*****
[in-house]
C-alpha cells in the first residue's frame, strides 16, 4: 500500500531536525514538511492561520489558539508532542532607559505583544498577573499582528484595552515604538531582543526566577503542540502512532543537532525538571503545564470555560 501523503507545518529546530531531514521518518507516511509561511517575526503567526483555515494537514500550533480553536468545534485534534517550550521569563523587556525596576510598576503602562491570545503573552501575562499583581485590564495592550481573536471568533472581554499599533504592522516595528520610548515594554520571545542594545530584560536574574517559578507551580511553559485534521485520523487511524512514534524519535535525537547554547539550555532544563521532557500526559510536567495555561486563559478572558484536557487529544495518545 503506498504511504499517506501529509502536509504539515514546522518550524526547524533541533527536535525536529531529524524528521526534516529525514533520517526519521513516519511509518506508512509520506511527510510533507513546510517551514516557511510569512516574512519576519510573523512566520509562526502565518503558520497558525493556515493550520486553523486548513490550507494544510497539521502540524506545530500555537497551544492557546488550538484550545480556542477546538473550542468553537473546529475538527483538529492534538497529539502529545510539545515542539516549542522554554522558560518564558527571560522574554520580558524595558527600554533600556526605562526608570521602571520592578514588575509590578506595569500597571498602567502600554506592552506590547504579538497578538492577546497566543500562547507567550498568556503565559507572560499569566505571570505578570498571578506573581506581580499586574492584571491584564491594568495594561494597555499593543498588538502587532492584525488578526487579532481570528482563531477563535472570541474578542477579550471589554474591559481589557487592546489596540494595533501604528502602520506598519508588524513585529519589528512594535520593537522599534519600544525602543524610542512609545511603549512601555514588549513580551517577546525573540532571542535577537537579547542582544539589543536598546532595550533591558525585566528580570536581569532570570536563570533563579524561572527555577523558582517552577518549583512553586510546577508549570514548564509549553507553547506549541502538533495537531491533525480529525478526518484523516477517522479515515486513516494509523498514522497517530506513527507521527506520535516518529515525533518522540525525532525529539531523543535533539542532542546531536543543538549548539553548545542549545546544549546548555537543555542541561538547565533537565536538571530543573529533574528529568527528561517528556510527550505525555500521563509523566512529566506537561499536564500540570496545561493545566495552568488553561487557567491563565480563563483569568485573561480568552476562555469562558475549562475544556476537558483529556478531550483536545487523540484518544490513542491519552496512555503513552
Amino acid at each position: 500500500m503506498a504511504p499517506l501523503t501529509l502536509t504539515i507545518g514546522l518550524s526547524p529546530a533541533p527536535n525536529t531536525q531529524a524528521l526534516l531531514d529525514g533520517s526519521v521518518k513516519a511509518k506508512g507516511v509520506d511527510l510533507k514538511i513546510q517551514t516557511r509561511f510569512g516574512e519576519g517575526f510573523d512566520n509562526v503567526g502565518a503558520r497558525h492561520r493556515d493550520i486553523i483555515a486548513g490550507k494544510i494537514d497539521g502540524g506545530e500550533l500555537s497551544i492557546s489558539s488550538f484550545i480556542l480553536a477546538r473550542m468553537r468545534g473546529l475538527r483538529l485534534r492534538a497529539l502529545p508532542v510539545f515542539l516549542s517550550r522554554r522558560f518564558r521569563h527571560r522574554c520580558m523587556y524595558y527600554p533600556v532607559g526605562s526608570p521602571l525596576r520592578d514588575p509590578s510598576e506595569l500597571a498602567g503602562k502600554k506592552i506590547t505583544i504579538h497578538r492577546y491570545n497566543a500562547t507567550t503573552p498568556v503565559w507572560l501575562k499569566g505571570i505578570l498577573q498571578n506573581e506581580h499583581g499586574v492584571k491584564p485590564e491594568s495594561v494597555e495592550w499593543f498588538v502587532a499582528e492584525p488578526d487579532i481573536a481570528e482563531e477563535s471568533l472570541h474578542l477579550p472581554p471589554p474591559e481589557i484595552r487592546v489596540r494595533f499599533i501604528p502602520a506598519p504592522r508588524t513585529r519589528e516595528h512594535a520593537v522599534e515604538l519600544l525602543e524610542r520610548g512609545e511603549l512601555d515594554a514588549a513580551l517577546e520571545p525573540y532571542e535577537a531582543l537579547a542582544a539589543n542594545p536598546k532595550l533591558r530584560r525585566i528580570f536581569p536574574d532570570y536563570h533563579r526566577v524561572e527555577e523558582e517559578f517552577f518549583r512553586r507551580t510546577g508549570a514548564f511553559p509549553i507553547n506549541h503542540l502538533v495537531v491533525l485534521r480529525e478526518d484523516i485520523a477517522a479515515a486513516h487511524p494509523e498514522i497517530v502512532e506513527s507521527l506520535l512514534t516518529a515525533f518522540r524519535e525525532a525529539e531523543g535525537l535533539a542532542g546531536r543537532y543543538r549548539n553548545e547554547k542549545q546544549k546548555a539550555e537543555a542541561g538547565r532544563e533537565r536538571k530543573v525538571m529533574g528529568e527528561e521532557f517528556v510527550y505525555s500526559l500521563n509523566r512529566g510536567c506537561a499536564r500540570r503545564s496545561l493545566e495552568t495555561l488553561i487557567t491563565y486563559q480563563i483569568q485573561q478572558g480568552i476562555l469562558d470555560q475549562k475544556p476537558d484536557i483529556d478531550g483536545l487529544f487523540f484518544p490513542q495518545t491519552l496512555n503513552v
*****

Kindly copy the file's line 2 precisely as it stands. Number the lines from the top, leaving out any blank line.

C-alpha cells in the first residue's frame, strides 16, 4: 500500500531536525514538511492561520489558539508532542532607559505583544498577573499582528484595552515604538531582543526566577503542540502512532543537532525538571503545564470555560 501523503507545518529546530531531514521518518507516511509561511517575526503567526483555515494537514500550533480553536468545534485534534517550550521569563523587556525596576510598576503602562491570545503573552501575562499583581485590564495592550481573536471568533472581554499599533504592522516595528520610548515594554520571545542594545530584560536574574517559578507551580511553559485534521485520523487511524512514534524519535535525537547554547539550555532544563521532557500526559510536567495555561486563559478572558484536557487529544495518545 503506498504511504499517506501529509502536509504539515514546522518550524526547524533541533527536535525536529531529524524528521526534516529525514533520517526519521513516519511509518506508512509520506511527510510533507513546510517551514516557511510569512516574512519576519510573523512566520509562526502565518503558520497558525493556515493550520486553523486548513490550507494544510497539521502540524506545530500555537497551544492557546488550538484550545480556542477546538473550542468553537473546529475538527483538529492534538497529539502529545510539545515542539516549542522554554522558560518564558527571560522574554520580558524595558527600554533600556526605562526608570521602571520592578514588575509590578506595569500597571498602567502600554506592552506590547504579538497578538492577546497566543500562547507567550498568556503565559507572560499569566505571570505578570498571578506573581506581580499586574492584571491584564491594568495594561494597555499593543498588538502587532492584525488578526487579532481570528482563531477563535472570541474578542477579550471589554474591559481589557487592546489596540494595533501604528502602520506598519508588524513585529519589528512594535520593537522599534519600544525602543524610542512609545511603549512601555514588549513580551517577546525573540532571542535577537537579547542582544539589543536598546532595550533591558525585566528580570536581569532570570536563570533563579524561572527555577523558582517552577518549583512553586510546577508549570514548564509549553507553547506549541502538533495537531491533525480529525478526518484523516477517522479515515486513516494509523498514522497517530506513527507521527506520535516518529515525533518522540525525532525529539531523543535533539542532542546531536543543538549548539553548545542549545546544549546548555537543555542541561538547565533537565536538571530543573529533574528529568527528561517528556510527550505525555500521563509523566512529566506537561499536564500540570496545561493545566495552568488553561487557567491563565480563563483569568485573561480568552476562555469562558475549562475544556476537558483529556478531550483536545487523540484518544490513542491519552496512555503513552